It’s so hot in Texas that the power grid keeps breaking demand records, and it’s forecast to get so warm in California next week that natural gas prices have risen to a nine-year seasonal high.
The Dallas-Fort Worth area shattered a 93-year-old daily heat record Thursday, reaching 108 degrees Fahrenheit (42 Celsius), the sixth straight day of triple-digit temperatures . It could reach 110 degrees Friday, and the heat index could be even higher. Los Angeles is projected to see temperatures above 90 degrees over the next two weeks.
Summer is upending commodity markets around the globe, with extreme heat threatening Nordic grain crops and triggering power failures, cutting China’s electricity supplies and sending Japan’s spot electricity prices to four-year highs. Farther north, sweltering Western Canada is using electricity like it’s the middle of winter. And then there’s Texas.
“It’s insanely hot here,” said Leslie Sopko, a spokeswoman for the Electric Reliability Council of Texas, the state’s power-grid manager. “You can only be outside if you’re in a swimming pool.”
Temperatures ranging from 103 to 110 are possible each afternoon through July 22 in Dallas, according to the National Weather Service. In Houston — where it’s only in the 90s but poised to climb — utilities have asked residents to curtail use of household appliances like clothes dryers and dishwashers between 3 p.m. and 7 p.m. local time to avoid rolling blackouts across the nation’s fourth-largest city.
For Dallas, “the high of 110 forecast for Saturday could be a record, too,” Paul Markert, a senior meteorologist at Radiant Solutions, said in an interview. “They won’t see much of a cooloff until Tuesday’s high of 103 degrees.”
Ercot said power demand hit a record 73,259 megawatts across the system during the hour ended at 5 p.m. local time Thursday. Wednesday, it topped a 3-year-old record.
Wholesale prices for electricity secured a day in advance reached three-year highs above $1,500 a megawatt-hour for several hours in the region on Wednesday and Thursday. CME Group Inc. doubled its margins for some power-futures contracts in Texas, effective at the close of business Friday.
Cotton in portions of West Texas, the top U.S. growing region, will face some stress, but temperatures are supposed to ease next week, Joel Widenor, director of agricultural services at Commodity Weather Group in Bethesda, Maryland, said in a telephone interview. Soybeans are more vulnerable to the heat and may be more affected, he said.
A drought is already forcing farmers even in irrigated areas to decide which part of the crop they may have to abandon, Louis Rose, director of research and analysis at Rose Commodity Group in Memphis, said by telephone.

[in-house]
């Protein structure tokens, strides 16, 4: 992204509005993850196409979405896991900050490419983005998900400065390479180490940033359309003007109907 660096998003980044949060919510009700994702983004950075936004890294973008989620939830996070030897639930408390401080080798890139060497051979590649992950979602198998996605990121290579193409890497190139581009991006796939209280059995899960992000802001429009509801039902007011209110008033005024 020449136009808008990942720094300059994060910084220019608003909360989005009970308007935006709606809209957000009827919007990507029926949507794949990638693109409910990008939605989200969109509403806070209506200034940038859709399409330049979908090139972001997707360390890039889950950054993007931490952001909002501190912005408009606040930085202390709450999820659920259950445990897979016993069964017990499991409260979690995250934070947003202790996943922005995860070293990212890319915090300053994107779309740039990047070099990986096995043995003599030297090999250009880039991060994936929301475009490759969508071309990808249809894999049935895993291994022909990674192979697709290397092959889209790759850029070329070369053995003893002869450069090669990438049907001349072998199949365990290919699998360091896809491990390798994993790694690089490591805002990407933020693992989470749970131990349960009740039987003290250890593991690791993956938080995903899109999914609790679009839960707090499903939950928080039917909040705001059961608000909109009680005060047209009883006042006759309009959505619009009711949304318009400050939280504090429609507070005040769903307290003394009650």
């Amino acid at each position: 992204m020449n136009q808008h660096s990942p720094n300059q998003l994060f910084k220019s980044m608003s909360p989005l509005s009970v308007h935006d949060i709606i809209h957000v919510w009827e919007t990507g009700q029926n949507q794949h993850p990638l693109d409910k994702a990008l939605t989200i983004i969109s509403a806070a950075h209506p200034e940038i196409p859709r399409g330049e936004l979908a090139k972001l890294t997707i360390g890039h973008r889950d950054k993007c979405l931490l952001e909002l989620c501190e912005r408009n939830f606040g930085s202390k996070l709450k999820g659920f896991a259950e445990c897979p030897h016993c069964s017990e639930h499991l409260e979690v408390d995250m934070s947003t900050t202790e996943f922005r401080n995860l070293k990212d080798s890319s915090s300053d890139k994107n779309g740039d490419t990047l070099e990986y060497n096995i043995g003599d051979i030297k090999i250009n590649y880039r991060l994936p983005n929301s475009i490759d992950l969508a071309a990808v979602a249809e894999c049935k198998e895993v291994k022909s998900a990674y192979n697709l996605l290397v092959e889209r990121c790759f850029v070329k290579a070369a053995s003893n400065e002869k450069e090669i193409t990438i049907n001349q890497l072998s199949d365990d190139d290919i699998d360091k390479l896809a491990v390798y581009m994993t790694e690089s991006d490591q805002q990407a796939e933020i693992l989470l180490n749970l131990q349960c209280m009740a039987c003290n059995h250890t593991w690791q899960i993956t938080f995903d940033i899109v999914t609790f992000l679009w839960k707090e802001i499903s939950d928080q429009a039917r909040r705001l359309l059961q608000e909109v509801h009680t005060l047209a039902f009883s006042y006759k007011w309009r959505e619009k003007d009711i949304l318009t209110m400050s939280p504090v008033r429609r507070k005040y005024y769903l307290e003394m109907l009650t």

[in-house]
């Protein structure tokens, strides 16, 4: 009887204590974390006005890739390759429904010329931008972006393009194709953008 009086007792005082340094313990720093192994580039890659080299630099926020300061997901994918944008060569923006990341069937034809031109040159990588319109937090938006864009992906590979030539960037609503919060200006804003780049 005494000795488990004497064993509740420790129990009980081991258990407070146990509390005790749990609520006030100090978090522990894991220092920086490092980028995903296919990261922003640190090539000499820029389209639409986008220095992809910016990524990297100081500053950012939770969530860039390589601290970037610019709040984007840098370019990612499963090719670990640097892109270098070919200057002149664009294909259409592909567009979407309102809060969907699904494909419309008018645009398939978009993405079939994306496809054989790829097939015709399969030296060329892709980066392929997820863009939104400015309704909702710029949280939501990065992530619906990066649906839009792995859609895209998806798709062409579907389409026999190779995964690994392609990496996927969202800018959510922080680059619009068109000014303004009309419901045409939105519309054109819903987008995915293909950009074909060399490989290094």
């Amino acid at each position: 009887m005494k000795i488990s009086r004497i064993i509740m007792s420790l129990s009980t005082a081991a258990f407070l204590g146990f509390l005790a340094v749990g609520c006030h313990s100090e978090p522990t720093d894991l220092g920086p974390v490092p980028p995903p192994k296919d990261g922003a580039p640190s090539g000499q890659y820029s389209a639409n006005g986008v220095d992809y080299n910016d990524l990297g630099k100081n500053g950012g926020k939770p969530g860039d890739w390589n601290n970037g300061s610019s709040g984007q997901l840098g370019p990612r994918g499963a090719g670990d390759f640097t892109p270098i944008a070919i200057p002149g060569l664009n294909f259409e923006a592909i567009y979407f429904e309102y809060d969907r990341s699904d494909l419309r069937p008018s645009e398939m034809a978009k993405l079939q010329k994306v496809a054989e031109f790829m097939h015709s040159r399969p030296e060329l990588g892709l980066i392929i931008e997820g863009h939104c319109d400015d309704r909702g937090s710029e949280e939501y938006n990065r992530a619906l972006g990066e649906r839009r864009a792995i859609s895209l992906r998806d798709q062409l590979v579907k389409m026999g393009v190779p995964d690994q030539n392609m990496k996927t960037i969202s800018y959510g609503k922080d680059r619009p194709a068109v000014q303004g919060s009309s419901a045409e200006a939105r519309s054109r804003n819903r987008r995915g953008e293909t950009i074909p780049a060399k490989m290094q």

Most U.S. gas demand “will be driven by dangerous heat over the western, central, and southern U.S., focused from California to Texas as highs reach the mid-90s to 110 degrees Fahrenheit,” NatGasWeather.com said in a note Thursday.
Forecasts for sizzling weather have turned Southern California into America’s priciest natural gas market, and the rally may not be over yet. On Thursday, prices for gas delivered to Los Angeles and other cities served by Southern California Gas Co. soared to $13.45 per million British thermal units, the highest since February. Above-normal temperatures will cross much of the West Coast from next week through the end of the month, with Los Angeles readings topping 90 degrees, AccuWeather Inc.’s website shows.
Humming air conditioners have pushed the region’s gas prices to a seasonal record in data going back to 2009, trading at more than double the U.S. benchmark in Louisiana. Though the heat has eased in Southern California after triple-digit temperatures earlier this month, prices are still hitting summer highs.
The reason for the jump: Low rainfall has limited hydroelectric generation, boosting gas demand as pipeline maintenance keeps some supply from reaching the market. Nationwide, stockpiles of the heating and power-plant fuel remain well below normal after a frigid spring. And another Southern California heat wave later this month could send the market soaring again.
“The West is going through this heat snap” and “there are some gas constraints getting into California,” Matthew Hong, director of power and gas research at Morningstar Inc. in Chicago, said in a telephone interview. Sustained heat means “the risk is to the upside” for gas prices, he said.
The surge in gas prices underscores the state’s continued reliance on the fuel for power, even as output from solar and wind climbs. The California grid operator warned in May of possible electrical supply constraints this summer.
Western Canada is experiencing such a hotter-than-usual summer that residents have been using power almost as much as they do in the depths of the region’s frigid winters.
With people blasting air conditioners and fans to stay cool, electricity demand across the power market run by the Alberta Electric System Operator reached a record 11,134 megawatts on Tuesday afternoon. That exceeded last summer’s peak of 10,852 megawatts, according to the provincial grid operator.
Of course, winter is still the bigger driver of power use across the region — the system’s all-time record demand of 11,697 megawatts came on Jan. 11, according to Alberta ESO.